9 Ocak 2017 Pazartesi

Hp SiteScope: Dynamic Dates (Url, FileName,...)

Sometimes a monitor will need a dynamic date for it to work correctly.  If the date needs to be dynamic, SiteScope has Dynamic Date Variables.  You can use these in file names, text fields, URLs, POST data, almost everywhere.
SiteScope recognizes a specific set of variables to use in substitute for static date or time values:
VariableRange of Values
$hour$0 – 23
$minute$0 – 59
$month$1 – 12
$day$1 – 31
$year$1000 – 9999
$shortYear$00 – 99
$weekdayName$Sun – Sat
$fullWeekdayName$Sunday – Saturday
$0hour$00 – 23
$0minute$00 – 59
$0day$01 – 31 (two digit day format)
$0month$01 – 12 (two digit month format)
$monthName$Jan – Dec (three letter month format in English)
$fullMonthName$January – December
$ticks$milliseconds since midnight, January 1, 1970

Looking for a Dynamic Date in a Monitor’s Content Match
Say you have a web page that you want to check a timestamp on, to make sure it is being updated every day.  The content match search expression can be:
/Updated on $0month$\/$0day$\/$shortYear$/
The web page returned by the request could include the string:
Updated on 06/01/19
The content match would be successful if the webpage returned the current date when the monitor was run on June 1st, 2019. The match would fail if the content returned does not contain a string matching the current date.

Dates in the Future or the Past
If you want the time to be before or after the current time, you can add  $offsetMinutes=mmmm$ to the expression.  Simply specify the number of minutes into the future (positive number), or the number of minutes into the past (negative number).
For Example:
$offsetMinutes=20160$      = 20160 minutes, or 336 hours, or 14 days into the future.
$offsetMinutes=-20160$      = 14 days ago.
If the current day is June 1st, 2019, and the search expression is:
/$offsetMinutes=1440$Updated on $0month$\/$0day$\/$shortYear$/
the content string that would match would be one day in the future:
Updated on 06/02/19
You can use it in a URL monitor, File monitor, Log monitor, in almost any field that I’ve been able to find except the User-Generated SOAP XML field in the Web Service monitor.  For some reason, development has decided to not keep things consistent with the Web Service monitor.  That monitor sucks anyway.  Don’t use it.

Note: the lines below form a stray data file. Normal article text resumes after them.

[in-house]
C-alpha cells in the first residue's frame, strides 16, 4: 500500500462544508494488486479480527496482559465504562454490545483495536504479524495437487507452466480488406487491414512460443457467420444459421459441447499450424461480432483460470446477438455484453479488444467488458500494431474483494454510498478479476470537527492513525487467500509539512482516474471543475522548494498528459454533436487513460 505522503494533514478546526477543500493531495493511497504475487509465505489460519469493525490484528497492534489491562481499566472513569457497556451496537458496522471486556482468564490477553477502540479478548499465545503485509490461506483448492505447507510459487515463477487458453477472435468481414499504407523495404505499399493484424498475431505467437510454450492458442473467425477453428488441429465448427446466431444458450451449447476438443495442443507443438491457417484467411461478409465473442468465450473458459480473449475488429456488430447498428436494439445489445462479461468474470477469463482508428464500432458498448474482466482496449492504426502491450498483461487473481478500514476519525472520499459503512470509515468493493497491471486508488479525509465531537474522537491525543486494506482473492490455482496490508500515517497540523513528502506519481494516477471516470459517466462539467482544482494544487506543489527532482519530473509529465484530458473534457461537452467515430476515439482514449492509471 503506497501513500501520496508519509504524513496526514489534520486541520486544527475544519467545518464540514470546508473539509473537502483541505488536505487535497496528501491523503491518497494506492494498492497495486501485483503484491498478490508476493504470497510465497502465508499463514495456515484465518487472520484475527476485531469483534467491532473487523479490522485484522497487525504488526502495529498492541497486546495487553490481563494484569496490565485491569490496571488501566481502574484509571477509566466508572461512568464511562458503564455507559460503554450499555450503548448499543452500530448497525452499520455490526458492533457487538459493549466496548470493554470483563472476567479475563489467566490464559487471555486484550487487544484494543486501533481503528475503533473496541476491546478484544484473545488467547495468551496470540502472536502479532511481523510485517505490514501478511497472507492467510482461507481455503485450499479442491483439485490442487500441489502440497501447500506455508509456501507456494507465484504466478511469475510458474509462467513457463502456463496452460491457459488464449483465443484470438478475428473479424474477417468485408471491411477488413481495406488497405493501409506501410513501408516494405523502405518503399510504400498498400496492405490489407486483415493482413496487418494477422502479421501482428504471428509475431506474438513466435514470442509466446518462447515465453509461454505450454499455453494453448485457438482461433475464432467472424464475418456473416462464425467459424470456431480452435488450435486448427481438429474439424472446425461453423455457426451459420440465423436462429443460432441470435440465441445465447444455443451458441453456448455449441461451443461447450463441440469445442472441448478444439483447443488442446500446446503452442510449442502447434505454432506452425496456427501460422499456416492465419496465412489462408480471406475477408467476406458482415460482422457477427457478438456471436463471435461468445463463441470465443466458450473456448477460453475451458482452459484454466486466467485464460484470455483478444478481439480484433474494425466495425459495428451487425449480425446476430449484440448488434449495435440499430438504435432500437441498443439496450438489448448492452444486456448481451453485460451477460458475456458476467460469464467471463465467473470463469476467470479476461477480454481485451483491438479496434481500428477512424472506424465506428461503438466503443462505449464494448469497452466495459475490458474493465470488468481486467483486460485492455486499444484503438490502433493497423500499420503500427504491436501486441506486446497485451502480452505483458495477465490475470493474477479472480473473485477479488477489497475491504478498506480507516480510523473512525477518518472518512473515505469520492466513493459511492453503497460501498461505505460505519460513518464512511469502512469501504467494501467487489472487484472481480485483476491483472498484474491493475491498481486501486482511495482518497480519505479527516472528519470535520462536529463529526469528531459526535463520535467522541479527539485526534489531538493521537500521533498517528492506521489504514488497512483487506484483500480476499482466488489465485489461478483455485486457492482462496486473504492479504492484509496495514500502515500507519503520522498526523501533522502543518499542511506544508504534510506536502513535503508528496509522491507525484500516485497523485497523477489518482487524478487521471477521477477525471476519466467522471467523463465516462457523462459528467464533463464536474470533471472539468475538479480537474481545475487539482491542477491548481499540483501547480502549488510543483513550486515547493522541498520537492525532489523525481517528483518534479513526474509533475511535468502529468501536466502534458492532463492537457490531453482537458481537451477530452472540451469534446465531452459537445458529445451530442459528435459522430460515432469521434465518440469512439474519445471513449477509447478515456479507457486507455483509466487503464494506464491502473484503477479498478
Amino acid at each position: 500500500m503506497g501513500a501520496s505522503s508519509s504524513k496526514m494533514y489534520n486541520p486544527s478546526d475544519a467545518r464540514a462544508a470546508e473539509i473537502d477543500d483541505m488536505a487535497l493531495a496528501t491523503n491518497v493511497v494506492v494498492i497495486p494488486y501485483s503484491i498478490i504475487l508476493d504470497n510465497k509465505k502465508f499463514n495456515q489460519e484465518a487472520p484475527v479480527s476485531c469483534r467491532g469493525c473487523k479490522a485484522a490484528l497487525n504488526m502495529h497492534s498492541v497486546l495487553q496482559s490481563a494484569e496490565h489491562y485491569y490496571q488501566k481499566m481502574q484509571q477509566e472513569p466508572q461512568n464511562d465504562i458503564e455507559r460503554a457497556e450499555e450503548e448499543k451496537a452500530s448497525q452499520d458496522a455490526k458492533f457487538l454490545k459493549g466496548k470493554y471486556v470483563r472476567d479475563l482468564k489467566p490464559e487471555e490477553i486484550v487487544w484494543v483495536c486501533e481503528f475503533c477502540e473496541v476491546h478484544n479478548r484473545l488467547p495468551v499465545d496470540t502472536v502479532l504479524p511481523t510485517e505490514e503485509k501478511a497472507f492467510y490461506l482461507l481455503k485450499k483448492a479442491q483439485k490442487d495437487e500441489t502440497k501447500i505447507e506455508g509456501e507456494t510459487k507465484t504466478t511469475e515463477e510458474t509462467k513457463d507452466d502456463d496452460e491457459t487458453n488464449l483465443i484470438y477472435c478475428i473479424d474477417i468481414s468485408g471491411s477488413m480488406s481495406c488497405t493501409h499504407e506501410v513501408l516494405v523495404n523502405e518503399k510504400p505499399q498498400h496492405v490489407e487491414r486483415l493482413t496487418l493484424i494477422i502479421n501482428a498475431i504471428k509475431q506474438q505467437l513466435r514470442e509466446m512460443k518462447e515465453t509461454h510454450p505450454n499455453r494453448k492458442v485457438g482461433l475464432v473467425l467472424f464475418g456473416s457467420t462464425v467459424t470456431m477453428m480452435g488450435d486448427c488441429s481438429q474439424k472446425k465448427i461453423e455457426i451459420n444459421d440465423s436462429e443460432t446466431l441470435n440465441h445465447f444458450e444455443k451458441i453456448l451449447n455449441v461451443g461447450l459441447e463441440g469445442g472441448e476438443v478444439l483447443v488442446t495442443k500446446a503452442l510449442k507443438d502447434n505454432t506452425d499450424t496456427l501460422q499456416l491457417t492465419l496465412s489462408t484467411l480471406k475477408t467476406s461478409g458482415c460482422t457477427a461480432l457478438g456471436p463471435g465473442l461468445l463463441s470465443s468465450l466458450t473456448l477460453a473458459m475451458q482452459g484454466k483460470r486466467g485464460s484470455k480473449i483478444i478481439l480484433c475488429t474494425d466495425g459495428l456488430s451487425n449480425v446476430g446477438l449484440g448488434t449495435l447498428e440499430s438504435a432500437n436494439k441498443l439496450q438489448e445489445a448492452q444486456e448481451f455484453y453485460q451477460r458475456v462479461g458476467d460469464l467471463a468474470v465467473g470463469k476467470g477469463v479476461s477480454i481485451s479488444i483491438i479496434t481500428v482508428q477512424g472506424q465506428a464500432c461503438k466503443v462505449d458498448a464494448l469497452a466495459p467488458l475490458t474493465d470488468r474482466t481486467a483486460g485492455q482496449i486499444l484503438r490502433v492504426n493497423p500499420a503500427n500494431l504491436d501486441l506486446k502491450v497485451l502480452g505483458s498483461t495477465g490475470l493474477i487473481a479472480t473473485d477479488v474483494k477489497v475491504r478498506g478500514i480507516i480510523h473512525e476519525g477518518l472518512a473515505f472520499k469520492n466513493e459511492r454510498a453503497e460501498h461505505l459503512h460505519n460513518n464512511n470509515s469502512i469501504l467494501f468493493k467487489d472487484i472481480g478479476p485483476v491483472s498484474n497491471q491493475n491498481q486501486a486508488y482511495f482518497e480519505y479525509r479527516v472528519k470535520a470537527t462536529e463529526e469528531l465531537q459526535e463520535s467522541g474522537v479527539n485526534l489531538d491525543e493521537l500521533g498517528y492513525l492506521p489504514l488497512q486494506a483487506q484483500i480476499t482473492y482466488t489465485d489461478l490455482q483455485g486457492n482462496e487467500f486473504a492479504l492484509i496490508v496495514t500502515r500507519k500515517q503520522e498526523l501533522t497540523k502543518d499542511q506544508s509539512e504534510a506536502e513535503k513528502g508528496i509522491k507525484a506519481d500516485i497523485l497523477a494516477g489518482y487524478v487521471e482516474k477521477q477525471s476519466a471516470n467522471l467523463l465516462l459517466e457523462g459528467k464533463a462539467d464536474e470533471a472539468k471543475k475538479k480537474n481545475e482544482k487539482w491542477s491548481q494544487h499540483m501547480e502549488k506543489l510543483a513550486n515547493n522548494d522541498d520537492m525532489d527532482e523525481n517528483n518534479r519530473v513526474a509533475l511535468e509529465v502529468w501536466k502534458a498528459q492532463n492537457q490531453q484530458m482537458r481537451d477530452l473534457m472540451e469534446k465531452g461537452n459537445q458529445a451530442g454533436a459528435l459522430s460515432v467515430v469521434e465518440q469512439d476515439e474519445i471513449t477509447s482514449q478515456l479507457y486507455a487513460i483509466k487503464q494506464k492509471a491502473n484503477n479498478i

Using Dynamic Dates in a Log Monitor
Here’s an example of me setting a log monitor to look for a filename that contains the date 24 hours ago.  I want this because I don’t care if the file exists or has log entries.  In this case,  I just want to make sure that yesterday’s file exists and contains entries.

Using Dynamic Dates in a File Monitor
You can do the same with the file monitor.  I might have a monitor set to run at a specific time, after a backup job should have completed.  I can set the monitor to look for a file with today’s date, and if it doesn’t exist I could have it generate an alert:
Using Dynamic Dates in a URL Monitor’s URL As in the other examples, you just need to wrap the line in s/Your URL/, and replace your year, month, day, etc. with the correct date variable:

There doesn’t seem to be a way to include multiple offsetMinutes in a single line.  So, dynamic dates will have to be the same.  So, if you have a URL like this, that requires different dates in the future, I don’t know of a way to make them both dynamic and different.


Using Dynamic Dates in a URL Monitor’s HTTP POST Data
In this example, I’ll show you how to use dynamic dates inside of the HTTP POST data field of a URL Monitor.  This is especially strange and not really documented.  This solution comes from a super helpful HP expert named Kenneth Gonzalez in the HP SiteScope forums.
To add dynamic dates, you’ll need to include the whole line within a Regex operation like this:
s|$offsetMinutes=20160$      "DepartDate": "$0month$/$0day$/$year$ "|
This will send the following line:
“DepartDate”: “07/04/2019”
NOTE: I’ve used pipes here to define the regex in this example, because the web service is using forward slashes to define the date.  I don’t recall if I had problems escaping the forward slashes, or if I was just too lazy to type the extra back slashes to escape them.  It should work either way.
Here’s how it looks in the HTTP Post data:
Custom-Header: Content-Type: application/json
Custom-Header: Method: POST
  "Trips": [
      "Destination": "SAT",
      "Origin": "IAH",
s|$offsetMinutes=20160$      "DepartDate": "$0month$/$0day$/$year$ "|
      "Destination": "IAH",
      "Origin": "SAT",
s|$offsetMinutes=43200$      "DepartDate": "$0month$/$0day$/$year$ "|

Ref. carlbrahms

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